"I talk to them constantly, and my executive director Jeff Brindle talks to them constantly," he says. "We're not going to go in there and pound our shoe on the table like Khrushchev, but everyone is fully aware."

I asked the governor's office to explain why he has failed to fill these vacancies, and got a bunch of spin.

So I asked DeFilippis if he's ever gotten a clear answer in the five years he's been pressing them. "No," he said.

Sweeney has no better answers. He says the Senate "probably" didn't move the governor's lone Republican nominee because no Democratic nominees were offered for balance.

But why didn't he press the governor to nominate some Democrats? Why didn't he suggest some Democratic names?

 "I really don't remember," he said.

Confirming the one Republican wouldn't have mattered much, as it turns out. The lower court judge ruled that any sanction of DiVincenzo would require a bipartisan vote.

Which brings us to the final stink bomb in this case. The lone Democrat on ELEC, Walter Timpone, was also a good friend of DiVincenzo's. He voted on two matters related to DiVincenzo, but recused himself from the key vote filing charges, making it impossible to meet the court's bipartisan standard.

Three weeks ago, Christie nominated Timpone for a seat on the Supreme Court, and Sweeney moved the confirmation through the Senate with lightning speed. Hmmm.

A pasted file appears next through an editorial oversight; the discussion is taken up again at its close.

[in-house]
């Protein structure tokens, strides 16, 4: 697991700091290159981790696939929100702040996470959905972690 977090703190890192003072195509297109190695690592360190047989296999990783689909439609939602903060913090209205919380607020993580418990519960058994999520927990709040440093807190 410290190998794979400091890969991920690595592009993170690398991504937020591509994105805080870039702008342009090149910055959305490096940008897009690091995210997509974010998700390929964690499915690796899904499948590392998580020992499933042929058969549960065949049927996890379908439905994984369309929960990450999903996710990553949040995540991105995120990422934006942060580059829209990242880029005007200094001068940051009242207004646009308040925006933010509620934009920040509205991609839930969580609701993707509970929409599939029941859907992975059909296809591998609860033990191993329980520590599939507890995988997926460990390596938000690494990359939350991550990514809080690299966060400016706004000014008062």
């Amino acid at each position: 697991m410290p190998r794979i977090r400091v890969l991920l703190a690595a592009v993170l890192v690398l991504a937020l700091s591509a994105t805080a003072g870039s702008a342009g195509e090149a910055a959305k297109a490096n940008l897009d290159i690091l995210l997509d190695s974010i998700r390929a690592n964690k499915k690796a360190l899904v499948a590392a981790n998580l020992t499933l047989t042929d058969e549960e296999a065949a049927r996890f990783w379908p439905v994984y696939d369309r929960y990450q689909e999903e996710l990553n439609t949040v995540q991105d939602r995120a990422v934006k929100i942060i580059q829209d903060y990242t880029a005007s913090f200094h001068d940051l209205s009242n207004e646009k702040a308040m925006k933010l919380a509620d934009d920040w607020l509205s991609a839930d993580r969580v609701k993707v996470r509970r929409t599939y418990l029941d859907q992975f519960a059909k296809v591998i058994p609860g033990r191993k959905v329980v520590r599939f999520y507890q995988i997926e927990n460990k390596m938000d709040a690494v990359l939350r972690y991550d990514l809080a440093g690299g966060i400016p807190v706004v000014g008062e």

The moral of this story is this: If you have juice in New Jersey politics, the old boy network will protect you, even if it means disabling a vital agency like ELEC.

On that, at least, New Jersey is as bipartisan as can be. DiVincenzo, a Democrat, endorsed Christie for re-election. And Sweeney, another Democrat, has been Christie's partner on all the governor's key reforms.

So pardon my skepticism, but I don't believe they acted in good faith in this case. I can't peer into their hearts, but all the evidence suggests that they rallied to protect a friend who was caught abusing his power for personal gain.

As for ELEC, it could appeal either of the court rulings that derailed this case. And the appellate court said it is at least possible that ELEC could file fresh charges against DiVincenzo once the empty seats are filled.

"The appellate court left us a window," DeFilippis says.

But the court also said that move could be challenged. And DiVincenzo's attorney, Angelo Genova, seems ready for that fight. "There are a lot of hurdles," he said.

My guess is that DiVincenzo skates. Politicians who use campaign money for personal expenses can be prosecuted on criminal fraud charges, but that's rare.

Because this money can legitimately be used on things like restaurants and flights, as long as the meeting's purpose is to discuss politics or governing. DiVincenzo is stretching the rules, and it was enough for ELEC to file civil charges. But the line is a hazy one.

Former Sen. Bill Schluter wrote the law that established ELEC, and now says it needs an amendment to limit this kind of extravagance. "This part of the law should be spelled out," he says.

Don't expect DiVincenzo to show restraint now, though. He just kicked the watchdog, and learned that it has no teeth.

His latest report shows that his campaign has $559,000 in the bank.

So why stop at Puerto Rico? The French Riviera beckons.

Do you like this post?

Be the first to comment